Construct can export your project as a traditional macOS desktop app using WKWebView. This is basically a version of the Safari browser engine that is built in to macOS. In other words it's very much like having your project run in Safari, but without any browser parts like the address bar showing, so it looks like a native app. Also since the exported files don't need to include a full browser engine (like NW.js does), it's a very lightweight export option with minimal file size overhead. This tutorial covers how to use this export option.
Currently, there are no export options specific to the macOS WKWebView export option. However it's important to note that the zip must be extracted on macOS for the app to work properly. If you extract the files on Windows and then copy the files to a macOS device, the app won't work. This is because Windows and macOS understand file permissions differently, and some specific file permissions are required for the app to work. macOS understands these file permissions and so preserves them from the zip, but Windows does not, and so will remove the required file permissions when extracting.
Note that for security reasons, macOS will at first most likely prevent the app from running since it treats it as an untrusted app. You'll see a security warning and the app will not launch. To solve this you will need to notarize the app - for more details see the Distribution section below. However it's possible to work around the security message just for testing purposes. After attempting to run the app and seeing the security message, open System Preferences, and go to the Security & Privacy section. You should see a message there indicating that an app was blocked, and there should be a button that says Open anyway. Click that button and the app should then launch, and be unblocked from running on that specific device. However it still won't run on other devices, which is why you should notarize it for distribution.
Construct is based on browser technology, but WKWebView does not work exactly the same as a browser. Some of the differences of most interest are:
- Lightweight export option that does not need to include a copy of an entire browser engine, relying on the system instead
- WKWebView updates with macOS system updates, so you generally don't need to worry about updates for the browser engine.
- Some actions which are only allowed after a user input event, such as audio playback and entering fullscreen, can be used unrestricted
- Navigating to a URL, or opening a URL in a new window, will open the system default browser. This could be a different browser entirely, e.g. Firefox.
- The Browser 'Close' action exits the app
- If you enable a theme color in Project Properties, it will be used to tint the window caption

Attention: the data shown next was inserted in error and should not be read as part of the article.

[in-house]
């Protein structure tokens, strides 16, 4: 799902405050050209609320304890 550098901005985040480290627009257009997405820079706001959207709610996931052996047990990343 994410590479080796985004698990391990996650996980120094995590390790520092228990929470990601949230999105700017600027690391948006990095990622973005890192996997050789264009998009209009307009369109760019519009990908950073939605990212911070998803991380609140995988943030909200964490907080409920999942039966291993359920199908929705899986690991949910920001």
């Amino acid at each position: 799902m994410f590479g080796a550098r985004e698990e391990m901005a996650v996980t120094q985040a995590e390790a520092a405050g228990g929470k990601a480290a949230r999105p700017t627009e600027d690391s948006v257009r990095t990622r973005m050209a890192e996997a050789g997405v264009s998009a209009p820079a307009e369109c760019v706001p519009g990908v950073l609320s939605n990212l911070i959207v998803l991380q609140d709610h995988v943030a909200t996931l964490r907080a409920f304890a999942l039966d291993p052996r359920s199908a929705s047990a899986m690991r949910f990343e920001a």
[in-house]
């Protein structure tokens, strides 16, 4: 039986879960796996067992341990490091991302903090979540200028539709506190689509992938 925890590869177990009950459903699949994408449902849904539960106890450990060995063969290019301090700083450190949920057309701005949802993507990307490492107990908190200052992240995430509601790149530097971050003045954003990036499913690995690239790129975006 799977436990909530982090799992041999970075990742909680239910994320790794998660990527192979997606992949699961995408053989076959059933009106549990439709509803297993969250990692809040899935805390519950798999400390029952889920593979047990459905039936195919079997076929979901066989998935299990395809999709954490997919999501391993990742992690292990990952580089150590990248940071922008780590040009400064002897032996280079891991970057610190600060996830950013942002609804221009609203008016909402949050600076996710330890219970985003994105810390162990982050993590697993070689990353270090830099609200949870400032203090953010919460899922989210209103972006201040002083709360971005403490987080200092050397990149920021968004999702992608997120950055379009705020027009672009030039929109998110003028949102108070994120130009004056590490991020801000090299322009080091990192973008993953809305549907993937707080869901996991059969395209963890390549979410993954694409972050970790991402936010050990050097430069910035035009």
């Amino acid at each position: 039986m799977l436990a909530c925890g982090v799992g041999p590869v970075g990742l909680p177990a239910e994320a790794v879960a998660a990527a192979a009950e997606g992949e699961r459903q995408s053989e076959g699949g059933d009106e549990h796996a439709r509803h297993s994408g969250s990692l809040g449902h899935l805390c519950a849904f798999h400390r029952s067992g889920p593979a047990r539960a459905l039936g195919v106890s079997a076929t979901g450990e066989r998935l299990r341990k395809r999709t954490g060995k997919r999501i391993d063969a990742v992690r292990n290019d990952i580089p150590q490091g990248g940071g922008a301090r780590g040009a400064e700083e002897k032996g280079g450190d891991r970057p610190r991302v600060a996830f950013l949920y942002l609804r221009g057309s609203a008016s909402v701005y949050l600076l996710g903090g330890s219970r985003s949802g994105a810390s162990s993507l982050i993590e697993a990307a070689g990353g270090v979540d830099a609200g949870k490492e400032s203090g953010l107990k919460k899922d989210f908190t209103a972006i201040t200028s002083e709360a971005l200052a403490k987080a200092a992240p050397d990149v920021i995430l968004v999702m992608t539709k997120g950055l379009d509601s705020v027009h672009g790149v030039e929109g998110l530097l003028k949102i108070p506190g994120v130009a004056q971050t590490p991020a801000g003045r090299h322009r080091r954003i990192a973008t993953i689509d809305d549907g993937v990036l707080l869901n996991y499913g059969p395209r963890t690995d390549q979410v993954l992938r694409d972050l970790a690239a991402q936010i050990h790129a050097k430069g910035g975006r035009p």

The exported app only uses features built in to macOS, so it does not require anything else to be installed. The minimum supported version of macOS is 10.14 (Mojave), so that version and all newer versions of macOS are supported.
The browser engine used by the app, called WKWebView, is provided by the macOS system. It is based on the version of Safari that originally shipped with macOS. This means installing a newer version of Safari on a macOS system does not update the browser engine used by WKWebView. For example macOS 10.14 originally shipped with Safari 12, and so WKWebView on macOS 10.14 is always based on Safari 12, regardless of whether the Safari browser updated to a newer version. The only way WKWebView updates is via macOS system updates. For example WKWebView on macOS 10.15 (Catalina) is based on Safari 13, and so on.
The exported app supports both Intel and Apple Silicon devices with a universal binary. This means it should run on both kinds of chips without any kind of emulation or performance penalty.
Notarize your app
As mentioned in the Exporting section, before publishing your app you will need to notarize it so other people can run it. For more information refer to Apple's documentation on Notarizing your app before distribution.
If you just want to test the app locally or otherwise want to skip notarization, you can work around the security restriction using System Preferences as described in the Exporting section.
The macOS wrapper export option provides a lightweight option for publishing to macOS, using a system-provided webview to power your game. It's a convenient option since it has a low file size and doesn't require setting up web hosting. Remember to notarize your app before broader distribution.